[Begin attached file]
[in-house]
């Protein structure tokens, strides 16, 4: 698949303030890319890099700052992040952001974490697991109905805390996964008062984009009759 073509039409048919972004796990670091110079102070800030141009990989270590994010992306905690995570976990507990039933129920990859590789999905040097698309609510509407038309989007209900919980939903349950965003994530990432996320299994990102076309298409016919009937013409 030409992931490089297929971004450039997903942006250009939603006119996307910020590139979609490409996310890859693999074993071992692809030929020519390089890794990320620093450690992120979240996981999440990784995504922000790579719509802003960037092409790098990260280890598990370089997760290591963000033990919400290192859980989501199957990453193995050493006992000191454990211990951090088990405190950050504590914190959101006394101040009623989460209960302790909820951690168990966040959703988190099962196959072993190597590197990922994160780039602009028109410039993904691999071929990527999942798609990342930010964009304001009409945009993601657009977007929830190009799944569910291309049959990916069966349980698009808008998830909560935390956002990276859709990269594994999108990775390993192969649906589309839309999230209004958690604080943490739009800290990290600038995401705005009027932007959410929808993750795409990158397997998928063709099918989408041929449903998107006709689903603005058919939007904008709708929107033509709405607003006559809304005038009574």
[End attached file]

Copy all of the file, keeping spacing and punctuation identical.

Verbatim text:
[in-house]
């Protein structure tokens, strides 16, 4: 698949303030890319890099700052992040952001974490697991109905805390996964008062984009009759 073509039409048919972004796990670091110079102070800030141009990989270590994010992306905690995570976990507990039933129920990859590789999905040097698309609510509407038309989007209900919980939903349950965003994530990432996320299994990102076309298409016919009937013409 030409992931490089297929971004450039997903942006250009939603006119996307910020590139979609490409996310890859693999074993071992692809030929020519390089890794990320620093450690992120979240996981999440990784995504922000790579719509802003960037092409790098990260280890598990370089997760290591963000033990919400290192859980989501199957990453193995050493006992000191454990211990951090088990405190950050504590914190959101006394101040009623989460209960302790909820951690168990966040959703988190099962196959072993190597590197990922994160780039602009028109410039993904691999071929990527999942798609990342930010964009304001009409945009993601657009977007929830190009799944569910291309049959990916069966349980698009808008998830909560935390956002990276859709990269594994999108990775390993192969649906589309839309999230209004958690604080943490739009800290990290600038995401705005009027932007959410929808993750795409990158397997998928063709099918989408041929449903998107006709689903603005058919939007904008709708929107033509709405607003006559809304005038009574």